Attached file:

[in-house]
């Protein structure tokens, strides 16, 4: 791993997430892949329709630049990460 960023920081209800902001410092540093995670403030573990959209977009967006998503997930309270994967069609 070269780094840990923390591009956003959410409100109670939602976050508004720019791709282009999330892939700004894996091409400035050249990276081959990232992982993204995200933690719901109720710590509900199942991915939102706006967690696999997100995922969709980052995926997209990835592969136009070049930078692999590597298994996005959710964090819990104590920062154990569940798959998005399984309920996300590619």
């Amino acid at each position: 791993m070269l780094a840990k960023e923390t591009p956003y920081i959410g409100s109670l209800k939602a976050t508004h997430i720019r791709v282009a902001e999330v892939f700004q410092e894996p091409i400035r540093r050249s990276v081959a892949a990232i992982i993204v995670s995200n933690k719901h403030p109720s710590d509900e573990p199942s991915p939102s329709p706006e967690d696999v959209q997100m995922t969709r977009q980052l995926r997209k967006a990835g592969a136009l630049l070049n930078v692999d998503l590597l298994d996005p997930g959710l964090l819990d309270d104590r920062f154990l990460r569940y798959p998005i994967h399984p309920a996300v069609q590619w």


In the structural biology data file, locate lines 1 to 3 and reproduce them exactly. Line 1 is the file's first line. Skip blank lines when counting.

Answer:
[in-house]
């Protein structure tokens, strides 16, 4: 791993997430892949329709630049990460 960023920081209800902001410092540093995670403030573990959209977009967006998503997930309270994967069609 070269780094840990923390591009956003959410409100109670939602976050508004720019791709282009999330892939700004894996091409400035050249990276081959990232992982993204995200933690719901109720710590509900199942991915939102706006967690696999997100995922969709980052995926997209990835592969136009070049930078692999590597298994996005959710964090819990104590920062154990569940798959998005399984309920996300590619």
């Amino acid at each position: 791993m070269l780094a840990k960023e923390t591009p956003y920081i959410g409100s109670l209800k939602a976050t508004h997430i720019r791709v282009a902001e999330v892939f700004q410092e894996p091409i400035r540093r050249s990276v081959a892949a990232i992982i993204v995670s995200n933690k719901h403030p109720s710590d509900e573990p199942s991915p939102s329709p706006e967690d696999v959209q997100m995922t969709r977009q980052l995926r997209k967006a990835g592969a136009l630049l070049n930078v692999d998503l590597l298994d996005p997930g959710l964090l819990d309270d104590r920062f154990l990460r569940y798959p998005i994967h399984p309920a996300v069609q590619w």